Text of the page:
54. Individuals with disabilities, as well as their families, friends and carers/care-givers, may also have gifts to share that have emerged precisely from the experience of living with disability. Individuals with disabilities know what it is to have one’s life turned upside-down by the unexpected. We have found ourselves in that liminal space between what is known and what is yet unknown, able only to listen and wait. We have faced fear and death and know our own vulnerability. We have met God in that empty darkness, where we realised we were no longer "in control" and learned to rely on God’s presence and care. We have learned to accept graciously and to give graciously, to be appreciative of the present moment. We have learned to negotiate a new terrain, a new way of life that is unfamiliar. We have learned to be adaptable and innovative, to use our imaginations to solve new problems. We can be resilient. We know what it is to live with ambiguity and in the midst of paradox, that simplistic answers and certitudes do not sustain us. We have become skilful in areas we never expected to master. We have become accidental experts with skills and expertise to share with the wider community and church.
55. While people with disabilities are endowed with gifts, we are also called to be a gift, to give ourselves to God’s service. God wants our whole being, for us to give all of ourselves, to hold nothing back. That includes the disability (the impairment). It is not something of which to be ashamed or to be kept hidden at all cost. For a disabled person, the impairment is one attribute of who he/she is, and is to be included as part of the "holy and acceptable" offering of the self. However, just as it would be wrong to deny the reality of disability as part of our lives, it is also wrong to attribute more honour and recognition to a person’s contributions just because he or she also happens to have a disability.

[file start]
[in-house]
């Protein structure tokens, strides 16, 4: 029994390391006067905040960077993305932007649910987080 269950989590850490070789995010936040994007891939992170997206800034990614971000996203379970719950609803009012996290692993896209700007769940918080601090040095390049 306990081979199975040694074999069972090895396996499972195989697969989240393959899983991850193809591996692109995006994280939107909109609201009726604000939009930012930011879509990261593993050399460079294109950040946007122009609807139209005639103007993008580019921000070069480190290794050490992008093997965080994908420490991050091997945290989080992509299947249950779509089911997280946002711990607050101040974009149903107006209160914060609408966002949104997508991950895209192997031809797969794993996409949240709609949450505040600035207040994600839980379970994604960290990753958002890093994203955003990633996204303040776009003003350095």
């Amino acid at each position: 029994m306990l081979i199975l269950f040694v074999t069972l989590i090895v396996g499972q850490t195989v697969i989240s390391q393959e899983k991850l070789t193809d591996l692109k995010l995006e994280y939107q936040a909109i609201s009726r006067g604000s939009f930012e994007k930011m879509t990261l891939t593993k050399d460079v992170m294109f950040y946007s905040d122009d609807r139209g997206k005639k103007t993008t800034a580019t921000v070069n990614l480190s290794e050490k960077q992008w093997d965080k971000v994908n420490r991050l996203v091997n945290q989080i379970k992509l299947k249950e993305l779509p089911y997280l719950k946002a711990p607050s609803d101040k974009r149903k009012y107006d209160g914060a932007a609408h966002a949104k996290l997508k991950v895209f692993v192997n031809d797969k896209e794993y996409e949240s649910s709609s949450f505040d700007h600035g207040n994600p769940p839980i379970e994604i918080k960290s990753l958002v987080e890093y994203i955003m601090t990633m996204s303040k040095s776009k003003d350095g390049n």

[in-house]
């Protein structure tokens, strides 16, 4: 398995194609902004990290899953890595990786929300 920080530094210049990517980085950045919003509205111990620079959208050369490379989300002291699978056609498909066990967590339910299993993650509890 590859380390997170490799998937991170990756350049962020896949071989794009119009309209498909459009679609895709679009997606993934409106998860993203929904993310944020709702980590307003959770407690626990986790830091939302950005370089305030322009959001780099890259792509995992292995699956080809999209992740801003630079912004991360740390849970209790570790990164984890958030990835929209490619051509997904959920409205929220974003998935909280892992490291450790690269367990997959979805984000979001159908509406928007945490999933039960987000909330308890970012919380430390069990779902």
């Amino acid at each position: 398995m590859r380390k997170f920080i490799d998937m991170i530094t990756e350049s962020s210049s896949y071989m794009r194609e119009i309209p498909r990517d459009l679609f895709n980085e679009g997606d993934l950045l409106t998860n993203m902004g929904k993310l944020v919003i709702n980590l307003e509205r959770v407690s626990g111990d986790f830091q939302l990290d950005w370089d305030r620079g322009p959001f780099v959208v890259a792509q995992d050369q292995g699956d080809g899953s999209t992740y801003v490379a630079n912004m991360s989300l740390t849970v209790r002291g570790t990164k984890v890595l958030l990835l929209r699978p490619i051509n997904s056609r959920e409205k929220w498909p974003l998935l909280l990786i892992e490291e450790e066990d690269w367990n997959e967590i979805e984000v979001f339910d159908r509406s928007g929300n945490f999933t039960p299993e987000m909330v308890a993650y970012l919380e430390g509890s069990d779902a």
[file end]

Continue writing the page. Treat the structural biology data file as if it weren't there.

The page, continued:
Challenges to theology
56. The part of this statement that dealt with a theological understanding said no to any reductionist tendencies in our way of interpreting stories about healing miracles in the Gospels. It challenged us to make our theological understanding so broad, so spacious, that it could take into account every aspect of human life in relation to Christ’s saving grace. Jesus came that we should have life and have it abundantly, (John 1:10) and in Him all things will be united (Eph 1:10). This vision of unity in Jesus Christ challenges us to say no to every form of reductionism and to view life in its full richness and complexity. All theology is theologia viatorum, a theology of the road, and that is why this statement can only be an interim statement. In relation to disability, theology is challenged to talk about God, faith and life in a way open to a God’s future; that can surprise us all, and unite and transcend every human existence. A theological understanding of disability has to interpret this issue in the context of the unfinished history of God’s salvation.
57. People with disabilities, and particularly people with learning disabilities, disturb and confuse the accepted order in many societies. Disabled people disturb human notions of perfection, purpose, reward, success and status; they also disturb notions of a God who rewards virtue with health and prosperity. The responses to this disturbance can be pity as expressed by charitable works, or banishment (putting people away out of sight and mind), and/or fear. Whatever the basis of the response, disabled people are given no meaningful place in society.
58. The presence of disability in our lives directly challenges fundamental assumptions and stereotypes acquired over time. We often cloak the reality of disability in a shroud of silence, or respond with demeaning pity, ridicule or hate. The way we respond to persons with disabilities is essential to the message of the Cross.
59. As Christians, we worship a God who became flesh and hung motionless and utterly incapacitated on the Cross. Ours is a God of vulnerability and woundedness. Yet often, we choose to forego or forget the crucifixion, preferring to turn directly to the resurrection. Christ rose from the dead with His wounds. We too discover Him in our wounds, and we discern His presence in our vulnerability and in our courage to live the lives we have been given.